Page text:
Wildlife Conservation and Hunting Laws
Unlike oil, coal, or other non-renewable resources, wildlife is considered a renewable resource - meaning that it is a resource which can restock itself as long as it is not completely depleted.
The short and simple definition of conservation is "using natural resources wisely". Hunters are a very important group in establishing and driving wildlife conservation throughout North America. Regulated sport hunting does not endanger wildlife. In fact, hunting regulations were created in the late 1800's after many hunters realized that wildlife was threatened by commercial hunting practices. Due to their persistence in establishing and respecting hunting laws, no North American game animal has ever become extinct because of regulated hunting.
There are many reasons why hunting laws exist today. Hunting is a privilege, not a right; and that privilege can be revoked if a hunter does not adhere to hunting laws. The following are the four key reasons for the existence of hunting laws.
Protection of others
This is the most obvious reason why hunting laws are a necessity. As an example of a law designed for the protection of others, most hunters today are required by law to take a hunter education course before they can legally hunt. Through hunter education, we learn how to become safer hunters, and how to minimize the chances of hunting incidents.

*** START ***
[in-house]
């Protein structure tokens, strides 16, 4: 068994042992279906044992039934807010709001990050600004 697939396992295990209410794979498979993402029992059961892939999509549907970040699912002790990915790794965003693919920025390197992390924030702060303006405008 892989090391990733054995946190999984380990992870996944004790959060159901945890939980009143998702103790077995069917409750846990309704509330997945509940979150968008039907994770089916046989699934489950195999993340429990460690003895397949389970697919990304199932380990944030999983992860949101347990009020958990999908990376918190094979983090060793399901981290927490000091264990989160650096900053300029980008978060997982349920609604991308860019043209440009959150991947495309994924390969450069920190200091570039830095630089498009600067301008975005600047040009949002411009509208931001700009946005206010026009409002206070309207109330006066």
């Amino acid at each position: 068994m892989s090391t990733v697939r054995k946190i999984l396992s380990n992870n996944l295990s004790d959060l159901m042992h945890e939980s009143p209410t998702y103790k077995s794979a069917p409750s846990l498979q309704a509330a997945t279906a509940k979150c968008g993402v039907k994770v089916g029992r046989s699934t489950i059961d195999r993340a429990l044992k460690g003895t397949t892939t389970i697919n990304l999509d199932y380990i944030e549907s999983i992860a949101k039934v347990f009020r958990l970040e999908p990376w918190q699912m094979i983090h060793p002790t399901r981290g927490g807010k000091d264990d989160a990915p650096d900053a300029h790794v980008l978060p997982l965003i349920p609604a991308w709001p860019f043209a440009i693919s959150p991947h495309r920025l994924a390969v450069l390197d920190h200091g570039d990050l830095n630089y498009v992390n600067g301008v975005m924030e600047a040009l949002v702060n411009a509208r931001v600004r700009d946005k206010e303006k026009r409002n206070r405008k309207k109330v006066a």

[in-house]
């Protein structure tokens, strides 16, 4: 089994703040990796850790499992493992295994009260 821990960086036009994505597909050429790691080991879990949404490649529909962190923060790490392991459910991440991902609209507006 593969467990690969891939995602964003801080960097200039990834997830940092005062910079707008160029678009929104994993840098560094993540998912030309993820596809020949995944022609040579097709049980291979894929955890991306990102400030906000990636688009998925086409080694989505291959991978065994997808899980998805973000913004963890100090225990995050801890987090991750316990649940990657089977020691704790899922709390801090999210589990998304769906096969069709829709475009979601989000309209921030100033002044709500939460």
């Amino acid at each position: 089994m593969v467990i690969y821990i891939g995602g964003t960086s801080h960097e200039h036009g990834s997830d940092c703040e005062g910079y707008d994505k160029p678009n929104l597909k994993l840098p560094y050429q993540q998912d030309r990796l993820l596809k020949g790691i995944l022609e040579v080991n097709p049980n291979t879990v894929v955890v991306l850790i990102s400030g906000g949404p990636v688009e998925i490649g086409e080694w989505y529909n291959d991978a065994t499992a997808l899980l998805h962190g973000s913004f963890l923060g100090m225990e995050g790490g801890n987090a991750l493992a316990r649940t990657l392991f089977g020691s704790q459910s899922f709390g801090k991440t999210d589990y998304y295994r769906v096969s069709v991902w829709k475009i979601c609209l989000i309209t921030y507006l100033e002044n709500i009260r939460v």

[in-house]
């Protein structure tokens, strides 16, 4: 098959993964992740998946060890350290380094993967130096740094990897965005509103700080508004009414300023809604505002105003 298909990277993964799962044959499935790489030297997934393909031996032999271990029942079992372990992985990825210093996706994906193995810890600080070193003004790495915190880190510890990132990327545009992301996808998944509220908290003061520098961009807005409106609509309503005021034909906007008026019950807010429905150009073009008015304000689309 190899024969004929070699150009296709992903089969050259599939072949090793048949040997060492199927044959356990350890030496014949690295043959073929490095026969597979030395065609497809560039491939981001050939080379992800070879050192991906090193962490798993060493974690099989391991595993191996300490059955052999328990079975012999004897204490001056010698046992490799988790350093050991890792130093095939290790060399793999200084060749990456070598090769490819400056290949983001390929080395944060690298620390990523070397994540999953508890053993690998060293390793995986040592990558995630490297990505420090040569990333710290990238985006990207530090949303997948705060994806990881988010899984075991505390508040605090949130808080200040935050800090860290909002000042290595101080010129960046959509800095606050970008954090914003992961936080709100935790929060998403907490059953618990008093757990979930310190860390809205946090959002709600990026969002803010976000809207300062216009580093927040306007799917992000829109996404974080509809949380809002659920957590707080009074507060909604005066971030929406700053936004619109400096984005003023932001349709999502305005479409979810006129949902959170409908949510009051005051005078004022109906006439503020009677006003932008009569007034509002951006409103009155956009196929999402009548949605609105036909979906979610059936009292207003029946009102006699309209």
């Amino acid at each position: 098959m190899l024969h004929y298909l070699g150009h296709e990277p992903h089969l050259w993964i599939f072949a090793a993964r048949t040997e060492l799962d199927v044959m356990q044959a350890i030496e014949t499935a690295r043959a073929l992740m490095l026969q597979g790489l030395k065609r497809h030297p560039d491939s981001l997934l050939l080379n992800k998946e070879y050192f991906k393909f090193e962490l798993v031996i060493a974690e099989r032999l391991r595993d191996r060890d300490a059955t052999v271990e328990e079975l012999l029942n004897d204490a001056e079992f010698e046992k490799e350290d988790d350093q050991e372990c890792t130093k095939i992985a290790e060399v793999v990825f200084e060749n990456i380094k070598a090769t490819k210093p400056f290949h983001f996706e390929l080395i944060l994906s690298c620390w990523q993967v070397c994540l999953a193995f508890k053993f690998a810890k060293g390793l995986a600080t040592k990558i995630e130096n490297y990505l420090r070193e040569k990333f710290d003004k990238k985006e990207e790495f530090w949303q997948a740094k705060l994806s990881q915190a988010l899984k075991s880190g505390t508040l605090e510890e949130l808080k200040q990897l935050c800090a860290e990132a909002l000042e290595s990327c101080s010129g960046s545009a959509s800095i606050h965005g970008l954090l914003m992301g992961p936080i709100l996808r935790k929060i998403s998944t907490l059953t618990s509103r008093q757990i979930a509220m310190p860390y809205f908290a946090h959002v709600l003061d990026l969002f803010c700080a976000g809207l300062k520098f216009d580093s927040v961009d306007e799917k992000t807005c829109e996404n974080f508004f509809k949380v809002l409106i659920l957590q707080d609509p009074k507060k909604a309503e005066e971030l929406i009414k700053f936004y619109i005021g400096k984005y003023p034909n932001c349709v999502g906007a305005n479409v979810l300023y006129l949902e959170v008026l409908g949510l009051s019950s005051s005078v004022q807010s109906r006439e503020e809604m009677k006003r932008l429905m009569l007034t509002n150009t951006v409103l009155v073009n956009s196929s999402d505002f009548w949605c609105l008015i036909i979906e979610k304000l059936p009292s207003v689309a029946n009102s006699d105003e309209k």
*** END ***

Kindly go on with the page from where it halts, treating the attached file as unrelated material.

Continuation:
Due to the success of hunter education, hunting is considered one of the safest outdoor sports today. Hunting incidents occur far less often than in other sports, such as football, baseball, fishing or bicycling.
Protection of wildlife
Laws and regulations that restrict hunting seasons, for example, protect wildlife by ensuring that no animal can be hunted during a time that would be detrimental to the wildlife population.
Seasons and bag limits are determined each year by the NJ Fish & Game Council.
The rules of fair chase dictate how an animal may be harvested, to help level the playing field between the hunter and the game. For example, there are very strict restrictions on the use of lures by hunters. The advantage must be given to the animal - game must have a chance to get away.
Regulations such as bag limits, possession limits, and different seasons for the types of firearms used help ensure that every hunter will have a chance to harvest wildlife.
The New Jersey Fish & Game Council is responsible for establishing and enforcing wildlife regulations. The New Jersey Fish and Wildlife Digest has an annual publication which contains a summary of these regulations, and is available every year at the end of August. If you have any questions regarding NJ's Fish and Wildlife Laws, contact your regional NJFW Bureau of Law Enforcement office.
Click here to access the New Jersey Fish and Wildlife Digest.